Is synthetic meat a friend or foe of livestock?

Bill Gates’ latest book discussing ways to tackle climate change hit the shelves on Feb. 16. In it, he urges wealthy countries to give up beef and switch to 100 per cent synthetic alternatives – a concept that quickly got him trending on Twitter as people grappled with the idea. 


So what exactly is synthetic meat? It goes by various names like cultured or lab-grown meat but is also referred to as cellular agriculture. It’s the field of growing animal agriculture products – like meat – directly from cell cultures in a growing medium instead of using livestock. 

Primarily, this evolving field has focused on beef, pork, poultry and fish, as well as dairy and egg. Gates and others are promoting it as a way for people to be still able to enjoy these products without negative aspects of livestock farming like methane emissions. 

Why it matters: Younger consumers in particular are leading a shift towards more environmentally conscious living and eating, impacting purchasing behaviours. 

According to market research by Technavio, the cultured meat market will grow by $200 million US between 2020 and 2024, growing annually by almost 16 per cent. North America is estimated to be home to nearly half of that growth. 


Dr. Simon Somogyi is the Arrell Chair in the Business of Food and Director of the Longo’s Food Retail Laboratory at the University of Guelph’s School of Hospitality, Food and Tourism Management. 

Together with his research team, Caroline Reisiger, Deus Mugabe, and Sudhanshu Sudan, Somogyi is studying the impact cellular meat products would have on the meat industry.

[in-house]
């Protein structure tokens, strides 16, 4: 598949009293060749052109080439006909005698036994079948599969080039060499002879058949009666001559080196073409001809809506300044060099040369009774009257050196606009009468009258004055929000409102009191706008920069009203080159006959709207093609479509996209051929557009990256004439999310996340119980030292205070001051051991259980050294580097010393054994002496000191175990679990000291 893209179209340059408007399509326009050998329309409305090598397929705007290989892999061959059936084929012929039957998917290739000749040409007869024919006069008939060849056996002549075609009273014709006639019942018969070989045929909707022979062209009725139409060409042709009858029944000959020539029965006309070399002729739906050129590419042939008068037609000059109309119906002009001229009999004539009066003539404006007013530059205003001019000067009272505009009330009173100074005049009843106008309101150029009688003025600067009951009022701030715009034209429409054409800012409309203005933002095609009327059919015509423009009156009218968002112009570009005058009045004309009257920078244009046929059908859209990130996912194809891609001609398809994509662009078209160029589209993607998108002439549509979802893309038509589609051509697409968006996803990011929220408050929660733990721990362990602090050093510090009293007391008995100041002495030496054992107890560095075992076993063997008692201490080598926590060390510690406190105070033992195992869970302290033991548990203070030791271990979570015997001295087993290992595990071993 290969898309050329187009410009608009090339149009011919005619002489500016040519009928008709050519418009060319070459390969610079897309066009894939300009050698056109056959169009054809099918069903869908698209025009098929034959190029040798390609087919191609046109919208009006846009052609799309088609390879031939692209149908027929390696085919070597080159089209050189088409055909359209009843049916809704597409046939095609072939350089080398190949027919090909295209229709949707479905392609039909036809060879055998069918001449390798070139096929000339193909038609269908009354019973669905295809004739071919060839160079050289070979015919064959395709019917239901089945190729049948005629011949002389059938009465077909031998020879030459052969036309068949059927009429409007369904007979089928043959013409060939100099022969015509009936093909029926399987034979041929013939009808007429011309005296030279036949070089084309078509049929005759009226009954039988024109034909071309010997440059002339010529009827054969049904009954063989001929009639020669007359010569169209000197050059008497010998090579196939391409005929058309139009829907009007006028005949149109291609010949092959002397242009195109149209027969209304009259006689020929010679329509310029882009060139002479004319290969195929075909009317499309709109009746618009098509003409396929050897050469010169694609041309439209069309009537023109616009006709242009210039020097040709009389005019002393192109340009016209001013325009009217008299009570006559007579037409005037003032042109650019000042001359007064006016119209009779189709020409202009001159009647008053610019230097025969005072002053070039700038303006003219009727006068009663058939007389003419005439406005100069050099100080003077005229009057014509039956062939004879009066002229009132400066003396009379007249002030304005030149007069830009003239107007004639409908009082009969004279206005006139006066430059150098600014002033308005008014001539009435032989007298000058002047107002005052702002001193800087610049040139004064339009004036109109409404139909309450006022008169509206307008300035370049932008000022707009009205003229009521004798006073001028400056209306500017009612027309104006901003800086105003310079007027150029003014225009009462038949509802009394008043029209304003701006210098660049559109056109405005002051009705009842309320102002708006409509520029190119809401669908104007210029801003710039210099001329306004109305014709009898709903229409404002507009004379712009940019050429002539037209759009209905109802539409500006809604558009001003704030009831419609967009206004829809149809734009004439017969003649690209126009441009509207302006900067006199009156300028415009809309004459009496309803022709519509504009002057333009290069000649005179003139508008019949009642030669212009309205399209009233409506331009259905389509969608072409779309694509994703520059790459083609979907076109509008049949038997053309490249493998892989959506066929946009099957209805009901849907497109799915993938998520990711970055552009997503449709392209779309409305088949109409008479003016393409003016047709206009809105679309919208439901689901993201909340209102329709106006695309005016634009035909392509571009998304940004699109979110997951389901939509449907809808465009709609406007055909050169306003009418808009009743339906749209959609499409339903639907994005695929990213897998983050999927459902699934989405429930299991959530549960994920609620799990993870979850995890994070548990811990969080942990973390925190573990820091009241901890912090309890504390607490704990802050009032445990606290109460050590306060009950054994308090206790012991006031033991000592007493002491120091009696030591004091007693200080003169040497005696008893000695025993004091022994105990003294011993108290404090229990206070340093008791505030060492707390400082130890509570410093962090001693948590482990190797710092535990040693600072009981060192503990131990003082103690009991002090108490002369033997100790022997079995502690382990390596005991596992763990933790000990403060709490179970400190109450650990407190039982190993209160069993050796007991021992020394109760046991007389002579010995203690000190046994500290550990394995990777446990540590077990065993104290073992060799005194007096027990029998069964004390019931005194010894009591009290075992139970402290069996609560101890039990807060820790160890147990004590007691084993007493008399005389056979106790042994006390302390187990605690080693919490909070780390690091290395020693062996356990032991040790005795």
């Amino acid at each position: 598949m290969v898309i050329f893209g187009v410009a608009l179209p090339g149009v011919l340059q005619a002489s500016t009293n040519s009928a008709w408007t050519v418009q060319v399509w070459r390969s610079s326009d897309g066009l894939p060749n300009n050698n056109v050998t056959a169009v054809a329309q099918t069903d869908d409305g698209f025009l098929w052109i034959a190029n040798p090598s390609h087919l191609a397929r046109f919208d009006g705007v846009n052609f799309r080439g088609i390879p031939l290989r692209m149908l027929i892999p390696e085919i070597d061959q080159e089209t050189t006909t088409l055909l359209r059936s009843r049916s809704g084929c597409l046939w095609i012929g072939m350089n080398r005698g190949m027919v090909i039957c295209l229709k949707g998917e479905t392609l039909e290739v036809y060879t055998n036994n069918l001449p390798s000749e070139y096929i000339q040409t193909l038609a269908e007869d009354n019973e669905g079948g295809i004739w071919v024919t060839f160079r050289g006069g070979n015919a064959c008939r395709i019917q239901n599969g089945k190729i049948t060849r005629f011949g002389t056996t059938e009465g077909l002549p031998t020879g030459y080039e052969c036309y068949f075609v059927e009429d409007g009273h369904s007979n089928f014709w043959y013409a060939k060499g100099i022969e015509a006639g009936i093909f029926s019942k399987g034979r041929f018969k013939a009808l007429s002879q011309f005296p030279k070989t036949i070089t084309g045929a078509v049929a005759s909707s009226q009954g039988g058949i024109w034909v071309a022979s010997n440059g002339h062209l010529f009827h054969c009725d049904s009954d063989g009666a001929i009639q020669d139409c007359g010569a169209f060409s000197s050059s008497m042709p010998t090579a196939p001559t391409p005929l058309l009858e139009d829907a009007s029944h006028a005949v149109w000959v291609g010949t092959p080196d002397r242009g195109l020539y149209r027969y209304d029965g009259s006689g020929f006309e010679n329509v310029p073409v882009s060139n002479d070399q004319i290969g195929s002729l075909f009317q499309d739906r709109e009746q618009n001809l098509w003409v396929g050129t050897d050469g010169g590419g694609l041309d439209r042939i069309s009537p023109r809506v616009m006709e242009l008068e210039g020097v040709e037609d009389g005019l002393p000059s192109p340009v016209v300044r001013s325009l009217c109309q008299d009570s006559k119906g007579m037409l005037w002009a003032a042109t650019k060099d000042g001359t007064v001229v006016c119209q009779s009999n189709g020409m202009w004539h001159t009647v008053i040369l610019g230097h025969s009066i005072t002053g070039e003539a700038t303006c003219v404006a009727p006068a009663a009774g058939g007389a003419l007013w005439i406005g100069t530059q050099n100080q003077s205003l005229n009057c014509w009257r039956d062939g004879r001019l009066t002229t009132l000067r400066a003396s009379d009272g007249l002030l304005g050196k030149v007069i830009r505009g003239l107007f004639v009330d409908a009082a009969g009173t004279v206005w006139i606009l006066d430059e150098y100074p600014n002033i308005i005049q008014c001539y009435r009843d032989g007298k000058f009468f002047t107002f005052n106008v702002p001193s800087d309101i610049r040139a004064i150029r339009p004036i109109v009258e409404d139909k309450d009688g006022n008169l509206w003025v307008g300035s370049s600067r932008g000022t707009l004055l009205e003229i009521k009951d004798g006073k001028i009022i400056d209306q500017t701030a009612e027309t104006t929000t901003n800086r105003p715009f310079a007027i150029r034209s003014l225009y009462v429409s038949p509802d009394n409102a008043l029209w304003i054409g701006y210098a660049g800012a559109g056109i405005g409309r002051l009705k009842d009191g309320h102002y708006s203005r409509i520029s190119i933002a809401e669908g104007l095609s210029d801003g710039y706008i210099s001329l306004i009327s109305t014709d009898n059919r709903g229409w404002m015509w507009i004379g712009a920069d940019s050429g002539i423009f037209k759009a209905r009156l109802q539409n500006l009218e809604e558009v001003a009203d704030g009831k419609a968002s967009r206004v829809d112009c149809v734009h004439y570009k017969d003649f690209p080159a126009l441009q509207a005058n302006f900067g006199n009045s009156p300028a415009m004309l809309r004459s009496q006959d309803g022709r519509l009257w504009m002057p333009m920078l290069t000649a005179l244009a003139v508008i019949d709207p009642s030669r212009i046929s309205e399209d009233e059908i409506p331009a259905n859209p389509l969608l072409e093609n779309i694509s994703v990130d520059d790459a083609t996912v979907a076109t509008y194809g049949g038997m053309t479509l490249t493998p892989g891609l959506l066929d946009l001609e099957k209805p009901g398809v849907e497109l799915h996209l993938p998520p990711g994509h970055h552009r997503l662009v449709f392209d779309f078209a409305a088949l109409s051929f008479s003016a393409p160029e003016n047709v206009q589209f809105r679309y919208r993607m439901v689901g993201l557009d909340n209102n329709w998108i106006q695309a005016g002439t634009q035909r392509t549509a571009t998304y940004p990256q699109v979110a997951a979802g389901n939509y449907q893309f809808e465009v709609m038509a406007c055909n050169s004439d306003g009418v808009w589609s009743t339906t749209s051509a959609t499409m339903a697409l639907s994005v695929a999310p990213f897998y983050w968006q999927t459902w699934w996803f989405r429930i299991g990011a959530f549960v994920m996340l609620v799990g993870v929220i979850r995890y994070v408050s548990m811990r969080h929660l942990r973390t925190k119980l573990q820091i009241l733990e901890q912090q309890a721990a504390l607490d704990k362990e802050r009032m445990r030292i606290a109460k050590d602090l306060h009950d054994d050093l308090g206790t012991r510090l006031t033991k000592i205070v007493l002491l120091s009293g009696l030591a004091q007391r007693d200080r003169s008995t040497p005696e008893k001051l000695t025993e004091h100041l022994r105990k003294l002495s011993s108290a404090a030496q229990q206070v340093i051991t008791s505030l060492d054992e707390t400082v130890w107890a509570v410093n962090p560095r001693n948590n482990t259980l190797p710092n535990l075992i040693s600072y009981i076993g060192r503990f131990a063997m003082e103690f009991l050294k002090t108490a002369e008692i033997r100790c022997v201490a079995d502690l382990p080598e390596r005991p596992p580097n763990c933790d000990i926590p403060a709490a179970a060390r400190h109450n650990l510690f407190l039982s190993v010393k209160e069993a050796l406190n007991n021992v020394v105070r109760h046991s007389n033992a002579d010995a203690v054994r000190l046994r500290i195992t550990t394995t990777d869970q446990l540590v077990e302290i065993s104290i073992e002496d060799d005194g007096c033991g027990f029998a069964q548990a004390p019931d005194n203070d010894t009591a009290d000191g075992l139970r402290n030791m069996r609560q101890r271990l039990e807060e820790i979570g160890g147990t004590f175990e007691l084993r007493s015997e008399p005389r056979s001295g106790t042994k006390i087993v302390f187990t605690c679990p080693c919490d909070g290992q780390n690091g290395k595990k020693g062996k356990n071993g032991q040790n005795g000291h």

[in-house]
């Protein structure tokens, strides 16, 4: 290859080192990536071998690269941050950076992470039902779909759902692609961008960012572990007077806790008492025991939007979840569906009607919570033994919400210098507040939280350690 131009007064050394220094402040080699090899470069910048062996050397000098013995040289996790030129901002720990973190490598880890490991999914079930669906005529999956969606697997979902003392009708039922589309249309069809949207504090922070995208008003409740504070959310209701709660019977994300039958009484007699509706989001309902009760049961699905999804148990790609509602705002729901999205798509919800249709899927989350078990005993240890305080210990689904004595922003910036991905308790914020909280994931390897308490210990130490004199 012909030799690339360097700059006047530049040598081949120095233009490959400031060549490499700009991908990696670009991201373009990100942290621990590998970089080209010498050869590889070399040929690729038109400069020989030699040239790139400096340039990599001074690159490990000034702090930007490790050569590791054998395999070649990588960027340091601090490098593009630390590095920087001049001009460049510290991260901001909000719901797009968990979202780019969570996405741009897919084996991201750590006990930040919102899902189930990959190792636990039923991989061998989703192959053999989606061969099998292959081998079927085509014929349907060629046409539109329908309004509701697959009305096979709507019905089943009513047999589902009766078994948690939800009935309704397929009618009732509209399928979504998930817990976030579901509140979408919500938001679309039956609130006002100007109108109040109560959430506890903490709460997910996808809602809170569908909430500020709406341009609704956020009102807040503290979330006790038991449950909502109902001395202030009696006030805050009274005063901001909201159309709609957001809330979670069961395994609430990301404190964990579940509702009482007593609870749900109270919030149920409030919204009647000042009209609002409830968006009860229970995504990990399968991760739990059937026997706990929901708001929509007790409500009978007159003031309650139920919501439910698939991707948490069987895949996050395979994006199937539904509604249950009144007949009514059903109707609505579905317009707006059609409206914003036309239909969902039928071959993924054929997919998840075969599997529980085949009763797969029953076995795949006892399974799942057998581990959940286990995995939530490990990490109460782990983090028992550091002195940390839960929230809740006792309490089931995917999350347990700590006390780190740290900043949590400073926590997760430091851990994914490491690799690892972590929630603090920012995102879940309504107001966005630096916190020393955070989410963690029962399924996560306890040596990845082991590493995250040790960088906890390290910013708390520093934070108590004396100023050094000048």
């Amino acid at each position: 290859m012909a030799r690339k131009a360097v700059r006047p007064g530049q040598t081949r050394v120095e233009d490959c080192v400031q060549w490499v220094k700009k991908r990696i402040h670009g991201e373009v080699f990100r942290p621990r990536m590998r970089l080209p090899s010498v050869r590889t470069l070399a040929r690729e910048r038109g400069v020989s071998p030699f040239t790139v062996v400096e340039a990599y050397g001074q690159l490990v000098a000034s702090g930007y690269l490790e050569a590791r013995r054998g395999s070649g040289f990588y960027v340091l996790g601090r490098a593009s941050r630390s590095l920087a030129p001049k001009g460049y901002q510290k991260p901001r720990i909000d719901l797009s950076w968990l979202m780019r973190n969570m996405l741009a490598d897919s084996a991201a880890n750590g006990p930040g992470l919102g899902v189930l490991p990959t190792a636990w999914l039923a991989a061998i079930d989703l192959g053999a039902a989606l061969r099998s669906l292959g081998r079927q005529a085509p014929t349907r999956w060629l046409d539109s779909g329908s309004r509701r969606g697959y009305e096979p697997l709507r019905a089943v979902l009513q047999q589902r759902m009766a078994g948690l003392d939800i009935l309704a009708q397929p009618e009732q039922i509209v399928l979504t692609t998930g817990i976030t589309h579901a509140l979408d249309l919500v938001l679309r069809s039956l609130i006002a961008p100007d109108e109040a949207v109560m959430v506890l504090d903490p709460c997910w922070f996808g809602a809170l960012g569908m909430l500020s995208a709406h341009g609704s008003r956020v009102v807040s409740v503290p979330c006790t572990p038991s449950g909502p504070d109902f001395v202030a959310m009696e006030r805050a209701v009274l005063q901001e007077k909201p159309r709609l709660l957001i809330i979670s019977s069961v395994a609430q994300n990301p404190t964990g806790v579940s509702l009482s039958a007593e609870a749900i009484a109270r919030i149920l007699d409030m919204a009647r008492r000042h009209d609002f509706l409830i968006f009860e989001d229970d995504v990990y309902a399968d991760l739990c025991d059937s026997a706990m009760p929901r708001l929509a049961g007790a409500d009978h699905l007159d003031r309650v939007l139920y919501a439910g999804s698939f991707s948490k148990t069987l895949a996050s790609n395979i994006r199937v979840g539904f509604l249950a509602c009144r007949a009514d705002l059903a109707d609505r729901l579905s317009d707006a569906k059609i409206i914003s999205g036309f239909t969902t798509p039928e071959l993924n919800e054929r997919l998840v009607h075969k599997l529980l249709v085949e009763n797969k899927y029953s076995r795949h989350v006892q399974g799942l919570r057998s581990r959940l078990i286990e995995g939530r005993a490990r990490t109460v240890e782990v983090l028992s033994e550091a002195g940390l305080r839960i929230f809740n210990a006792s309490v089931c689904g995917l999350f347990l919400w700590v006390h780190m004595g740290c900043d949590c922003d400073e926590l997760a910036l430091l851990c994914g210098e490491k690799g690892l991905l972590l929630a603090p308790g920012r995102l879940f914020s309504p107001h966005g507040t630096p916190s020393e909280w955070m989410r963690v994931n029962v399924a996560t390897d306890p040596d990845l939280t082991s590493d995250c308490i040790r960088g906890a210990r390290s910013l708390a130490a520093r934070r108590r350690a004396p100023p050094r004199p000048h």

They want to hear from farmers, consumers, retailers and meat processors on the issue and have designed a series of surveys with help from non-profit partner Cellular Agriculture Canada. 

“To be successful, cellular agriculture should integrate, not compete, with traditional meat production,” Reisiger says. “However, there is currently little information available to guide product launch in this regard. We hope our study will help to fill this gap.”


“Cultured meat may not yet be as top of mind as plant-based proteins when it comes to meat alternatives, but that doesn’t mean the livestock industry shouldn’t be paying attention.” photo: jiraroj praditcharoenkul/iStock/Getty Images

Survey results will be used to help make recommendations for the cellular agriculture industry about how they can merge their technology with current food production and supply. The team hopes to hear from 100 dairy, livestock and poultry farmers, 100 representatives from the retail and meat processing sectors and 300 consumers Canada-wide. 

Cultured meat may not yet be as top of mind as plant-based proteins when it comes to meat alternatives, but that doesn’t mean the livestock industry shouldn’t be paying attention. That’s according to Mike McMorris, CEO of Livestock Research Innovation Corporation (LRIC), a Guelph-based organization focused on innovation in the livestock sector. 

“I think it (cellular agriculture) is an emerging competitor and livestock producers and sectors need to make sure they are addressing consumer needs and concerns to be well-positioned when the competitors emerge,” McMorris says. 

That includes doing a better job of telling the positive story of what livestock does to enhance soil as well as the human health aspects of consuming “real” animal products. And it means addressing nomenclature issues so consumers have a clear understanding of what they are buying and eating. 

For example, what happens to soil health without manure from livestock? And is milk grown from cultured cells still milk, or is it a dairy beverage the way oat, almond and soy-based drinks are? 

“The food system is pretty complex, and there is no silver bullet,” McMorris adds. “You have to think about all the implications not only for livestock but also for cellular agriculture.” 

Livestock farmers looking to participate in the survey can contact the research team at [email protected] or Caroline Reisiger directly at [email protected] The survey is open until March 15, with a final report expected before the summer. 

The project is funded by the University of Guelph, the Arrell Food Institute and the Ontario Ministry of Agriculture, Food and Rural Affairs Highly Qualified Personnel program. 


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